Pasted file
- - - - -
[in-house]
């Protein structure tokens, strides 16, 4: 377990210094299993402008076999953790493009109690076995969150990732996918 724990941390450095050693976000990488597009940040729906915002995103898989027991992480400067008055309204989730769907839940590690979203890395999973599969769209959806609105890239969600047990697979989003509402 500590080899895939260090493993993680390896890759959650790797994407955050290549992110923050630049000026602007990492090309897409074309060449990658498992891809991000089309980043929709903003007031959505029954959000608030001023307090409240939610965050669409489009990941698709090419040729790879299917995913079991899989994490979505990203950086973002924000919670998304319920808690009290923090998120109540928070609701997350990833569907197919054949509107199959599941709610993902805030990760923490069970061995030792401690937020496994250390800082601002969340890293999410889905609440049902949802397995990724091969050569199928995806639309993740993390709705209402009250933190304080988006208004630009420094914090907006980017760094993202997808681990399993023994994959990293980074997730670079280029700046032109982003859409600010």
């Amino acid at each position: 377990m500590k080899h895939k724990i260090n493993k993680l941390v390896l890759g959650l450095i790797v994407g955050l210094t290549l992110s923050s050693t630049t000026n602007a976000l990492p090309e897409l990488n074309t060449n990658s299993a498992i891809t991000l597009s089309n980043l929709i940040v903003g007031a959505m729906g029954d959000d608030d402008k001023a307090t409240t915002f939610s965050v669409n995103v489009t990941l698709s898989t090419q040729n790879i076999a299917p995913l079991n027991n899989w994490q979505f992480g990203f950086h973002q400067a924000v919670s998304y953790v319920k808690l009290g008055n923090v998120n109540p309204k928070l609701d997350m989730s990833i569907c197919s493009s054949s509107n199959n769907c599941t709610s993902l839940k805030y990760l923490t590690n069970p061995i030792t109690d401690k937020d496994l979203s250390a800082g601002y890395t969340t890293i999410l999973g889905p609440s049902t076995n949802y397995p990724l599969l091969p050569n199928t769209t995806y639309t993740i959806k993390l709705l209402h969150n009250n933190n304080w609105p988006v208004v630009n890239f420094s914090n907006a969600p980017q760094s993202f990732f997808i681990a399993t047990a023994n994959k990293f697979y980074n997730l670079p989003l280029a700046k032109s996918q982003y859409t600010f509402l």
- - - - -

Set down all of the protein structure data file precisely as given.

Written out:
[in-house]
């Protein structure tokens, strides 16, 4: 377990210094299993402008076999953790493009109690076995969150990732996918 724990941390450095050693976000990488597009940040729906915002995103898989027991992480400067008055309204989730769907839940590690979203890395999973599969769209959806609105890239969600047990697979989003509402 500590080899895939260090493993993680390896890759959650790797994407955050290549992110923050630049000026602007990492090309897409074309060449990658498992891809991000089309980043929709903003007031959505029954959000608030001023307090409240939610965050669409489009990941698709090419040729790879299917995913079991899989994490979505990203950086973002924000919670998304319920808690009290923090998120109540928070609701997350990833569907197919054949509107199959599941709610993902805030990760923490069970061995030792401690937020496994250390800082601002969340890293999410889905609440049902949802397995990724091969050569199928995806639309993740993390709705209402009250933190304080988006208004630009420094914090907006980017760094993202997808681990399993023994994959990293980074997730670079280029700046032109982003859409600010």
């Amino acid at each position: 377990m500590k080899h895939k724990i260090n493993k993680l941390v390896l890759g959650l450095i790797v994407g955050l210094t290549l992110s923050s050693t630049t000026n602007a976000l990492p090309e897409l990488n074309t060449n990658s299993a498992i891809t991000l597009s089309n980043l929709i940040v903003g007031a959505m729906g029954d959000d608030d402008k001023a307090t409240t915002f939610s965050v669409n995103v489009t990941l698709s898989t090419q040729n790879i076999a299917p995913l079991n027991n899989w994490q979505f992480g990203f950086h973002q400067a924000v919670s998304y953790v319920k808690l009290g008055n923090v998120n109540p309204k928070l609701d997350m989730s990833i569907c197919s493009s054949s509107n199959n769907c599941t709610s993902l839940k805030y990760l923490t590690n069970p061995i030792t109690d401690k937020d496994l979203s250390a800082g601002y890395t969340t890293i999410l999973g889905p609440s049902t076995n949802y397995p990724l599969l091969p050569n199928t769209t995806y639309t993740i959806k993390l709705l209402h969150n009250n933190n304080w609105p988006v208004v630009n890239f420094s914090n907006a969600p980017q760094s993202f990732f997808i681990a399993t047990a023994n994959k990293f697979y980074n997730l670079p989003l280029a700046k032109s996918q982003y859409t600010f509402l």